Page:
Threat Level: green Handler on Duty: Xavier Mertens

SANS ISC: InfoSec Handlers Diary Blog - Trust Relations, Defense in Depth, and Printers InfoSec Handlers Diary Blog


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Trust Relations, Defense in Depth, and Printers

Published: 2007-03-20
Last Updated: 2007-03-20 23:24:10 UTC
by Scott Fendley (Version: 1)
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Recently, I ended up doing a bit of consulting work for a couple of friends who work for a large scale printing shop.  These couple of techs are actually fairly security concious and are moving toward a fairly good network/system architecture for a small business network.  They do take all the appropriate measures to keep the production servers away from the test and development systems and from the general workstations. So if you include the large scale printing system as a separate entity and effectively another security realm, then we have 4 security realms.  When you look within the 3 of the 4 realms, they do have additional layers of security as they have a reasonably good patch management system, and use personal firewalls and anti-virus products as appropriate.  And the shop is small enough that the staff have endured training on good passwords, opening unexpected attachments in email, not visiting websites that are not business related.  And because of all of their defenses internally, they rarely have any incidents.  Even their broadband DSL provider does some amount of filtering for this mom and pop business as a part of the business agreement. which in reality probably amounts to filtering the netbios ports, sql server and few other wide scale attack vectors.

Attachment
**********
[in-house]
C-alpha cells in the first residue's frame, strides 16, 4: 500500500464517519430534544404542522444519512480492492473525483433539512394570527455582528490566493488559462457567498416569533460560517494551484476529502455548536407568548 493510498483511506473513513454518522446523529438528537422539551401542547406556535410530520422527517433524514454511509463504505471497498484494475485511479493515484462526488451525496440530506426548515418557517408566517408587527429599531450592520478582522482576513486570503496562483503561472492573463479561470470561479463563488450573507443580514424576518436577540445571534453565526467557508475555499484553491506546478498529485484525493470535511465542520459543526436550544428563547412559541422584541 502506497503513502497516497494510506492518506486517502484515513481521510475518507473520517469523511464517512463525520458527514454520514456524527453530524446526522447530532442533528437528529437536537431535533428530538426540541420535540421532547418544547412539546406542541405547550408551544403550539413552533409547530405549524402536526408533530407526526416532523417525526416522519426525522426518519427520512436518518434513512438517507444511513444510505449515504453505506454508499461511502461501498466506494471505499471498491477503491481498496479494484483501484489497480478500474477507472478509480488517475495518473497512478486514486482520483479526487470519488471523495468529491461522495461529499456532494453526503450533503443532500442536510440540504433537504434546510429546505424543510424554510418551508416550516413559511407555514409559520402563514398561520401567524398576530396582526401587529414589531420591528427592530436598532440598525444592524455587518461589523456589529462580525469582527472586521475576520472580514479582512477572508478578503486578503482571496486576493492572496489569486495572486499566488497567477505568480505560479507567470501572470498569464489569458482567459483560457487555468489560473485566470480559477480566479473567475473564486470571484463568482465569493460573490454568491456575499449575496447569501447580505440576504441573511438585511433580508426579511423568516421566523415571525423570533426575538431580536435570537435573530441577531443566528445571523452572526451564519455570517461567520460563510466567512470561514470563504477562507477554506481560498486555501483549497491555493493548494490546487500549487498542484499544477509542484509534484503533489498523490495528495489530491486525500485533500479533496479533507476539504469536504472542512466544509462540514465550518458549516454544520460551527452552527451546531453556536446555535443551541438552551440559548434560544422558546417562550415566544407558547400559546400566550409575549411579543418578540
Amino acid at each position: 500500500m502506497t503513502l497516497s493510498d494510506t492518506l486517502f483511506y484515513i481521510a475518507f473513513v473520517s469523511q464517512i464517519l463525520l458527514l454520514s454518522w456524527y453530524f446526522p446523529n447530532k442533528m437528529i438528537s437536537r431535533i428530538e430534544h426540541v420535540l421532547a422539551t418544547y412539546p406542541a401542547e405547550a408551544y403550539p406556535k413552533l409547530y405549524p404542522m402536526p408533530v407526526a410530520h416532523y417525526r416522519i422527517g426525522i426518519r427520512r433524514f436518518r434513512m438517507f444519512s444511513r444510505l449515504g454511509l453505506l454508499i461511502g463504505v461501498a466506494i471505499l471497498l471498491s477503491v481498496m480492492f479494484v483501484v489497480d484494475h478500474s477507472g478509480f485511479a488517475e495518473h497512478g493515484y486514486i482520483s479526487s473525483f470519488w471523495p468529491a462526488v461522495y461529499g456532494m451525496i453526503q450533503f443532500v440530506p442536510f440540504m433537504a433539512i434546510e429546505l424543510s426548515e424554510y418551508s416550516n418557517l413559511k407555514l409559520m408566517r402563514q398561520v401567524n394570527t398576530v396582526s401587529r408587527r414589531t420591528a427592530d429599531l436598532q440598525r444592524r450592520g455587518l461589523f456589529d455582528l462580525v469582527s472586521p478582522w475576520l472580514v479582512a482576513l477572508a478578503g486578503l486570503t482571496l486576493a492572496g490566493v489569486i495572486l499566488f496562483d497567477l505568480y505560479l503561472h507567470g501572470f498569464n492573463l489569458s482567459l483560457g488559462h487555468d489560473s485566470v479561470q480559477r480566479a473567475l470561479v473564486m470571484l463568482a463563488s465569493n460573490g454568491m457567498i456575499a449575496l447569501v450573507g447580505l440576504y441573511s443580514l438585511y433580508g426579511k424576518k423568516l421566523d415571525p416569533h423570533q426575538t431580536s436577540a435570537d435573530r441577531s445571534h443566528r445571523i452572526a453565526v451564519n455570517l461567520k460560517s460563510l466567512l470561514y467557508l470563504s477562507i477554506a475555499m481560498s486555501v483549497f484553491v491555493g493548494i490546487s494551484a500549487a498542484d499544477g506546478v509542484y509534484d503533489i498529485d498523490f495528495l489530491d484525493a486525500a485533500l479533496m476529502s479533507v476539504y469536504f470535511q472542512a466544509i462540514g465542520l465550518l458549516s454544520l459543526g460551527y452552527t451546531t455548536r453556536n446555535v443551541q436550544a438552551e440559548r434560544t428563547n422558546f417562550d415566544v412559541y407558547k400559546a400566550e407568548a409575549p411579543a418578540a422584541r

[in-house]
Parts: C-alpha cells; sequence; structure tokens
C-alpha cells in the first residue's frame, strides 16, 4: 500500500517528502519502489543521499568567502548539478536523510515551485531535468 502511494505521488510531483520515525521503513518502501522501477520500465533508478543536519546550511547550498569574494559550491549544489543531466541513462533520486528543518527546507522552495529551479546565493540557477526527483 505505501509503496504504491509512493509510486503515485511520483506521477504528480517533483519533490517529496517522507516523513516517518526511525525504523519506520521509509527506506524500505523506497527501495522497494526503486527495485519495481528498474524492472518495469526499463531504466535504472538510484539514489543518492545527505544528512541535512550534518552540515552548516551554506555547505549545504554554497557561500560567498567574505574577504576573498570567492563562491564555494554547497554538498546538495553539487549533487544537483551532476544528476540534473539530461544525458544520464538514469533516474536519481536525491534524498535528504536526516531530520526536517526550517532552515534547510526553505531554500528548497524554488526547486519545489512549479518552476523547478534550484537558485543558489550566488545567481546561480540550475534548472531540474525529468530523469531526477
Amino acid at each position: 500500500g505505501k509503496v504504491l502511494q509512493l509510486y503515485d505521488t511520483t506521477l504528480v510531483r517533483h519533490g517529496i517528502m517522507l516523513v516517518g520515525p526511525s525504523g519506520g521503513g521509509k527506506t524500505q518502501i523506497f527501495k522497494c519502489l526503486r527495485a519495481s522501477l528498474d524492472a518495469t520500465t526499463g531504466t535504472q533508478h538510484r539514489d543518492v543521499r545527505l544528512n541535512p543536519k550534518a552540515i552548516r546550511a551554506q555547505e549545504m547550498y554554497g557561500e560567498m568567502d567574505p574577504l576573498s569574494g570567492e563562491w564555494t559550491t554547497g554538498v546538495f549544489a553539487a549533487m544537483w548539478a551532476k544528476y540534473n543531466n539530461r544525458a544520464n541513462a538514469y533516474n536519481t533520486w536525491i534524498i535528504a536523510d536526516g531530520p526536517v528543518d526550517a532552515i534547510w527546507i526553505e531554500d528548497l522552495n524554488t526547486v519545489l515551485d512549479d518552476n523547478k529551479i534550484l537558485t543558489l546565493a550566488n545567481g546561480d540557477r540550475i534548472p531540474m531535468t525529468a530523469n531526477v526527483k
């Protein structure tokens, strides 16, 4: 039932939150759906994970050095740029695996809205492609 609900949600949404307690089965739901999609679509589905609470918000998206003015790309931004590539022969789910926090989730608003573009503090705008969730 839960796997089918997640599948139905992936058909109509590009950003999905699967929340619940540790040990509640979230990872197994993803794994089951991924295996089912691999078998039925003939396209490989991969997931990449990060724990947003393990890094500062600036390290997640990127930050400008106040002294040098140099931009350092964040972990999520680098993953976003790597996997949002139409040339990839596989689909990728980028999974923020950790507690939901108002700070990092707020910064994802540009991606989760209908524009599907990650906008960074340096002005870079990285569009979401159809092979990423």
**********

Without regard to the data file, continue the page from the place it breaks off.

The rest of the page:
However, despite the best efforts of the IT staffer (all 2 of them), they had an odd incident.  They were contacted last week via the postmaster@ address stating that their mail server was compromised and was spewing spam. They went to their mail server and looked at its logs and couldn't see anything amiss with the system.  Through a bit of correspondence, they received a copy of the original spam email with full headers.  Turns out it was their test mail server was the one acting as the relay not the production server..  However, the test server was configured to only accept mail from local systems while testing.  The little sonicwall firewall they had even configured to ensure that no one outside of their business could even start a connection to that system.  However, the test server was allowed to start connections itself.   Looking closely at the logs on the test system they identified that their black box of a printing press was the system that was spewing the spam.  Confused at what was going on, they contacted me.

It turns out that despite their defense in depth mentality, it all came crumbling down because of a single system.  When they purchased this brand new state of the art  digital printing press, it came with a Unix based computer that acts as print queue repository, controller, web server, and countless other nifty features to make their life easier and better.   However, as you can see below the Unix system has many services installed and operational.  And the company that supports this printing press had requested that they have internet access to the system should a problem arise and the small business calls in for support.